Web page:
This tutorial showcases some advanced tips to optimize your Power BI table. I’ll show you how to break out your large table into multiple ones. This concern is quite common across legal database systems with huge flat files of information. You may watch the full video of this tutorial at the bottom of this blog.
Huge tables need to be broken down into simpler tables for easy information management.
Most importantly, inside Power BI, these huge tables also need to be optimized to create a structured model. Power BI tables are designed to tone down huge flat files.
This discussion is from a particular request in the Enterprise DNA Support Forum. A member wanted to break down a large database table from the SQL server. An Enterprise DNA expert provided a great solution for the said situation.
I want to dive into this example and help you understand more about the things that you can possibly apply to your own models.
Transforming The Data Using Power BI Query Editor
This is what the initial Sales table looks like. It came from a very simple sales scenario, but it’s still a massive table.
You need to clean this table by using the best practice tips for managing Power BI tables. You can also extract some key lookup columns that relate to each other because these tables can be useful when you want to create your own table.
However, optimizing this kind of Power BI table can’t usually be solved in the front end. You need to use the Power BI Query Editor to transform this data.
To do that, go to Transform Data and make the changes there.
Changing A Column Into A Lookup Table
The example that I want to work on and show you involves changing the Channel column into a lookup table in the model.
Instead of having all the repeated names under the Channel column, you can break it out and add other details.
There are many ways to group the data by using different abbreviations and combinations. There are also various ways to filter the calculations with another lookup table.
First, you need to grab the fact table query. This is just a query so there’s no actual data that’s being brought into the model.
Right-click the existing big table. In this case, it’s the Sales table. After that, select Reference.
Change the name of the copied query to Channels.
Highlight the Channel column in the table, right-click, and then select Remove Other Columns.
After that, you can generate a brand new table that only contains the Channel column.
Then, right-click and select Remove Duplicates.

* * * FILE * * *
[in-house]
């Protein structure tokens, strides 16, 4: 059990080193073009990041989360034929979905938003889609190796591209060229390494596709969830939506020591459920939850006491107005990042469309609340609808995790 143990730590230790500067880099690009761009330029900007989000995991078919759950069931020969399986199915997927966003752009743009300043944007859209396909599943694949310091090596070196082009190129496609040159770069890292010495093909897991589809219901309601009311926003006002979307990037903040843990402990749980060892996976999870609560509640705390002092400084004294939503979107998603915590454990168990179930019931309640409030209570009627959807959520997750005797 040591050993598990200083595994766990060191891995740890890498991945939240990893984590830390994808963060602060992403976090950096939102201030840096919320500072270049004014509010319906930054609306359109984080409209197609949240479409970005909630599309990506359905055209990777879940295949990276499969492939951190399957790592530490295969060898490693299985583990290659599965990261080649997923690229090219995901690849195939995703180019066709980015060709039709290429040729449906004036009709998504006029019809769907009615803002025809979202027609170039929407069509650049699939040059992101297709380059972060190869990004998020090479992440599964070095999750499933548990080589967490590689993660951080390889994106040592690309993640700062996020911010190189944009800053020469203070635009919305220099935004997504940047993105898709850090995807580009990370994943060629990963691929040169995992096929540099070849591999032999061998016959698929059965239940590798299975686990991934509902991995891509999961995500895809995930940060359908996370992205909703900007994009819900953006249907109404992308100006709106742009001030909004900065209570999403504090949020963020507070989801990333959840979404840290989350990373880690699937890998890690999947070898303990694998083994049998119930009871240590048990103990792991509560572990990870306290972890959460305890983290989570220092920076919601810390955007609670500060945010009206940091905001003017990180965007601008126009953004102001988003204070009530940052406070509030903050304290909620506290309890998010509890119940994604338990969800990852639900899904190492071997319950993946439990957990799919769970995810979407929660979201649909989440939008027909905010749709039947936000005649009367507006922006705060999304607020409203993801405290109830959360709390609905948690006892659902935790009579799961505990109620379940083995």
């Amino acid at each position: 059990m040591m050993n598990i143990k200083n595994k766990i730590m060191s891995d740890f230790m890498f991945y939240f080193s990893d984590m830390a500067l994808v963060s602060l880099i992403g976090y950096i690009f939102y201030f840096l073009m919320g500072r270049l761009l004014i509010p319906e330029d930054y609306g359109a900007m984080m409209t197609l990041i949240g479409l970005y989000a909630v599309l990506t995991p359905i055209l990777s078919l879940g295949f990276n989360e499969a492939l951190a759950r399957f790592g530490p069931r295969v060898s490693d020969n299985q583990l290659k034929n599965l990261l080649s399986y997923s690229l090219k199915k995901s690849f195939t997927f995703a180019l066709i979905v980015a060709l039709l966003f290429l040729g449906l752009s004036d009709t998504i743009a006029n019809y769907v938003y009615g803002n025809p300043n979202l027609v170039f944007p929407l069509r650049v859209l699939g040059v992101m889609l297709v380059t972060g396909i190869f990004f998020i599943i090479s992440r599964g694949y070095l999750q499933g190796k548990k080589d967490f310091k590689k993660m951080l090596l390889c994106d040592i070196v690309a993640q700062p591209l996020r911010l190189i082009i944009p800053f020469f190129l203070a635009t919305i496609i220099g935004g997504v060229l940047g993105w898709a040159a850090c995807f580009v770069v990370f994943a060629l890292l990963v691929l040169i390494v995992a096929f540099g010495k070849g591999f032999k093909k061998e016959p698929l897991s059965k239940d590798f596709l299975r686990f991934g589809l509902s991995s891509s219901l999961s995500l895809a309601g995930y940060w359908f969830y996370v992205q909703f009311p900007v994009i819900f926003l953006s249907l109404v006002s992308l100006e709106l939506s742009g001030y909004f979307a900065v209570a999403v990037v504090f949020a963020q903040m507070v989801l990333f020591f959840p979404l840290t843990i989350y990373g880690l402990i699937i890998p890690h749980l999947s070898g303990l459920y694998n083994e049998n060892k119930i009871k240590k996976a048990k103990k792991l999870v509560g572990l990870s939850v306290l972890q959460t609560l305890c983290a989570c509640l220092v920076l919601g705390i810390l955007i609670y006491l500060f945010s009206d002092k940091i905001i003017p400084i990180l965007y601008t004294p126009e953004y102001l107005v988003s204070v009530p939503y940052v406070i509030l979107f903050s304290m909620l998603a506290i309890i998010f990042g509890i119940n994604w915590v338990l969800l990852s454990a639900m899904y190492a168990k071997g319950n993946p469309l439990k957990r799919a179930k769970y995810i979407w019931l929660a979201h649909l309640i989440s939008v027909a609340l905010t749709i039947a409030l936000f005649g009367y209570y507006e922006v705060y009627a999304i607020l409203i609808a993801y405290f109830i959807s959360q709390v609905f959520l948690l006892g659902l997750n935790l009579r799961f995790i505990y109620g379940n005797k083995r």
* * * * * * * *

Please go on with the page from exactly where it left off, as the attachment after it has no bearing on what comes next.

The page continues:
Finally, the new table will only have three entries under the Channel column.
Creating Abbreviations And Index
Another thing that you can do to optimize your Power BI table is to change the names and create abbreviations.
To do that, go to Add Column, and then select Column From Examples.
You can rename and create different abbreviations for the existing data in the column. For instance, you create a new column and name it as Channel Code. Under the said column, you can add abbreviations like WHOL, DIST, and EXPO.
If you want to deeply optimize the Power BI tables, you can also create an index column and create another one in the main table.
For example, in the Customer Name Index column, you can just use numbers or letters like 123 or ABC.
This is a bit technical, but doing this technique gets rid of too much text and saves memory upon transferring this data into your Power BI table. If you do this, the table can be saved in a smaller byte, thus the model won’t be too big.
Removing Columns To Optimize Power BI Table
You can even take this further by organizing the columns inside your Power BI table. If you have a longer list, you can group them in a slightly different way based on their name and use a SWITCH statement. There are many ways to create an entire model based on one table.
You can also break out a table especially when you have lots of currencies. Again, just right-click, and then select Reference.
If you have multiple columns that are related, you just have to remove other columns to quickly generate a new table.
The most important thing that you should remember when you extract the information from the large table is to freely remove columns as well. You don’t need to have all the data in your fact table and everything else in your lookup table. The fact table should be as thin as possible and you should create many lookup tables to consolidate your data as much as possible.
I’ve shared useful techniques here in optimizing your Power BI tables. These concerns are quite common especially when you come from an Excel background. I often see a lot of concerns about huge flat files since there could be thousands of rows of data from the start.
What you really need to do is create a model around it and have a thin table. When you filter accordingly, you can have a more condensed table that has all the necessary information like region, customer products, and more.
Enjoy this one!